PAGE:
Bipolar in Children: Upcoming Changes
The most valuable thing I learned in graduate school was from my professor Marvin Bloom. Health Care Policy has unintended consequences. When crafting policies you must pay attention to what those consequences might be! This is what I think we must do when examining the new proposed changes in the DSM related to bipolar in children.
Dr Bloom was someone I respected and admired. He had been involved in social work in New York when it was really about social change and fighting for injustice. He went to Columbia. He would come to class completely unprepared, with a general topic to discuss that was somehow related to what we were supposed to be learning. Other students did not like his class because of the obvious lack of structure. I loved it because I knew if I just paid attention, I would come away with jewels.
The bible for mental health professionals, The Diagnostic and Statistical Manual of Mental Disorders (DSM) is in the process of being revised. The American Psychiatric Association has recently published the revisions online here..
Although all the proposed changes intrigue me, the one of most interest to me is related to the diagnosis of Bipolar in children. I have worked with this population for years. These are children and families who have suffered great injustices at the hands of the medical professionals who should be helping them.
My hope was that the upcoming DSM would make some changes that would help these families to be treated with more compassionate and quality care. I'm not sure that this will happen. Maybe its unfair to expect the DSM to impact that kind of change. Clearly the DSM is not responsible for all of the problems in mental health care!
Differences between Adult and Child Bipolar
Bipolar in children looks different from Bipolar Disorder in adults. Specifically, children have shorter cycles that don't meet the DSM definition. Symptoms of mania and depression also look very different in children than they do in adults. Most of us will use a diagnosis of Bipolar Disorder NOS or Mood Disorder NOS to categorize children who we feel have the disorder.
Additionally Bipolar in children is really poorly understood. It overlaps with ADD, Depression, and Anxiety. The medications that treat these illnesses make Bipolar in children worse. Kids are frequently misdiagnosed, improperly medicated and inadequately treated.
The solution in this new version is to add the diagnosis of Temper Dysregulation Disorder with Dysphoria( TDD).
I think the intention here is to address a group of children who are falsely diagnosed with Bipolar Disorder and placed on very powerful medications. Maybe not. Maybe the intention is to create a new category of kids to medicate. I don't know for sure.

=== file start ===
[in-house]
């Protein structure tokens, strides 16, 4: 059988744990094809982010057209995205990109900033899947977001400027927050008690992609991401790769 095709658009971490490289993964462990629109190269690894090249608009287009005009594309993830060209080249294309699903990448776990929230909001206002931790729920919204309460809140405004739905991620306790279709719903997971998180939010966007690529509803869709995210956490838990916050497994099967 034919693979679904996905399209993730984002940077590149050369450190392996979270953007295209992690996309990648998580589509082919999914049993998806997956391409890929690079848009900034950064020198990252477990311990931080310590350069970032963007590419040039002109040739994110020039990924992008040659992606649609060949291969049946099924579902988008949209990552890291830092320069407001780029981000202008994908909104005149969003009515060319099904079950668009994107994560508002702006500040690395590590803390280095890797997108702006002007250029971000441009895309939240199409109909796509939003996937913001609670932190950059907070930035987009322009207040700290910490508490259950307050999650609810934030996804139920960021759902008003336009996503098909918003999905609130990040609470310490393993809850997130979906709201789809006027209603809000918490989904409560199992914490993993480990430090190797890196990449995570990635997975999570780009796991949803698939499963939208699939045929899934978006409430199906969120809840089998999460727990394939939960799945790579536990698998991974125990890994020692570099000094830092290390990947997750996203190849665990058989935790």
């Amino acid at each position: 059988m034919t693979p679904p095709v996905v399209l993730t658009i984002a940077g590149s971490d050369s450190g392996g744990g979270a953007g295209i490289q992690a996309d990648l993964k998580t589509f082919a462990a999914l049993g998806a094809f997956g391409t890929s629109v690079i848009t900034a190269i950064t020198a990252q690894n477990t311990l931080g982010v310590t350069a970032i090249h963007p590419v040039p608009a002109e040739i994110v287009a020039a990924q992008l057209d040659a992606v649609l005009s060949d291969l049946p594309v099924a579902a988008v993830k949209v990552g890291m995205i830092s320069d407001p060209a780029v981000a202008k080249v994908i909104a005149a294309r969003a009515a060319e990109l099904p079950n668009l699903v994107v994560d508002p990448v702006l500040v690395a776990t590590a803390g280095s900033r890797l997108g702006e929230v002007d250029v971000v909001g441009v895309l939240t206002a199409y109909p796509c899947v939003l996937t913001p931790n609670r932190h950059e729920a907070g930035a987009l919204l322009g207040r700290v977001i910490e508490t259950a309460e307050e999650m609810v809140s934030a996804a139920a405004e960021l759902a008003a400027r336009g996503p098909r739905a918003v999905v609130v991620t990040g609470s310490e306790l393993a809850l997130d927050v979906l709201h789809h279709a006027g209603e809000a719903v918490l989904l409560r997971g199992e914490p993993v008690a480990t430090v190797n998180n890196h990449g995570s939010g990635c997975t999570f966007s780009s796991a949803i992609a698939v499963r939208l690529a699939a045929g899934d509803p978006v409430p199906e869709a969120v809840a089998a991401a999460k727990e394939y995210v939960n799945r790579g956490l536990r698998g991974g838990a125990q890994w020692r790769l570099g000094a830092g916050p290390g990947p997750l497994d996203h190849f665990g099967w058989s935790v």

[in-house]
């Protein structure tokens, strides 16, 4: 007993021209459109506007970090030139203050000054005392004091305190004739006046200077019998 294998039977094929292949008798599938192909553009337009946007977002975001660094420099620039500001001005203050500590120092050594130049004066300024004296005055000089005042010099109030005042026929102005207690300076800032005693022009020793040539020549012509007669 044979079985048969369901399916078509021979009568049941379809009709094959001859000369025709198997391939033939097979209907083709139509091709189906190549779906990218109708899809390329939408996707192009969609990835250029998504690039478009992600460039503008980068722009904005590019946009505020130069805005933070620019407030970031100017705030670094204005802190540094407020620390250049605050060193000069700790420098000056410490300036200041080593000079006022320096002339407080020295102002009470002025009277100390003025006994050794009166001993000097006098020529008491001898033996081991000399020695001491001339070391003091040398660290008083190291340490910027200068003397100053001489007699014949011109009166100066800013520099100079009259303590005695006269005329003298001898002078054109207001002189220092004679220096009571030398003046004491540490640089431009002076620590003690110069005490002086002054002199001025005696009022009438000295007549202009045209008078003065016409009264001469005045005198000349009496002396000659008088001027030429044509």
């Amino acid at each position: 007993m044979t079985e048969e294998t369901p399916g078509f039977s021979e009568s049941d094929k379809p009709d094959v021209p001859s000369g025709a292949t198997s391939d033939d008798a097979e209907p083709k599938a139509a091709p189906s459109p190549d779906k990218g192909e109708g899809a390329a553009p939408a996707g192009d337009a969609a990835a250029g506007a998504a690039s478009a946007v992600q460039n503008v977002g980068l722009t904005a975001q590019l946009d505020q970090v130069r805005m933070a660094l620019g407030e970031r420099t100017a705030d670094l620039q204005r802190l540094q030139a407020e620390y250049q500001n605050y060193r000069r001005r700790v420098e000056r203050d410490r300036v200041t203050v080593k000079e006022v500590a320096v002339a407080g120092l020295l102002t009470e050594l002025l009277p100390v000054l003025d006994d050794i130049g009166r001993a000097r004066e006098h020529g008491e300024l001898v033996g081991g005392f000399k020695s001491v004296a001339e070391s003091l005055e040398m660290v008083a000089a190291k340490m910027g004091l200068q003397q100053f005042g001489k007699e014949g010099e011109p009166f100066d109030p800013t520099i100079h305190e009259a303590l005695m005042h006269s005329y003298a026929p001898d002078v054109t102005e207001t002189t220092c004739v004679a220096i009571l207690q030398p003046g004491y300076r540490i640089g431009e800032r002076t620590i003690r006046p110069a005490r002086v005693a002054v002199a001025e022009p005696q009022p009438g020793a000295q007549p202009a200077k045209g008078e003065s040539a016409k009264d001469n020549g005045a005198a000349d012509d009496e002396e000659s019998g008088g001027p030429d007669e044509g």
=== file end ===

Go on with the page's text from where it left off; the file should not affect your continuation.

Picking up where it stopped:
Misdiagnosis of bipolar in children is a problem. I do see children diagnosed as having bipolar disorder when they really are just having tantrums. This is a disturbing trend that these changes could reverse. However, there are also many possible unintended consequences.
I am fearful that this new diagnosis will lead to funneling of children with different diagnoses into one ambiguous category. Yes, that already happens, but it might get worse.
A child who has been exposed to domestic violence or who is physically abused, for example, will most certainly have difficulty regulating their temper, and will also most likely have dysphoria ( which is actually vaguely defined) and dysregulation. A child who has early onset bipolar disorder has a biologically based brain disorder and may present with these same symptoms. I am fearful that these two could potentially get lumped together. Part of this is because of shoddy work on the part of the clinician, and not necessarily in the DSM itself.
The children and families I work with are often treated badly by mental health professionals. They are told they are bad parents and that the children misbehave. They are shunned socially by churches and by family because of being labeled in this way. The are prescribed medicines that make them worse. They require a very sensitive and informed level of treatment that educates them about the illness first, with a focus on the behavior second. The behavior must be understood as separate from the child and part of the illness and the mood. At least until the child's mood is stable. I am fearful that with this new definition, kids with Bipolar Disorder may be lumped in here. I worry that they will be treated as if they have a behavioral problem.
To be fair, the proposed changes have a section that attempts to rule out children who have bipolar disorder from this category. However, the basic problems with the diagnosis have not been fixed. The new definition does not adequately address the shorter cycles of mania in children. Children who do not meet the duration criteria for mania, and many don't, would be lumped into this category.
I would like to see revisions to the DSM that focus on better articulating what we know about Bipolar in children. I feel this is an attempt to address the problem of over diagnosis, and I am happy to see some attempt. Over-diagnosis, however, is not the issue. Misdiagnosis is the issue. Every day I see children who are just improperly diagnosed. I wonder what the result of this change, if it is made, will be?
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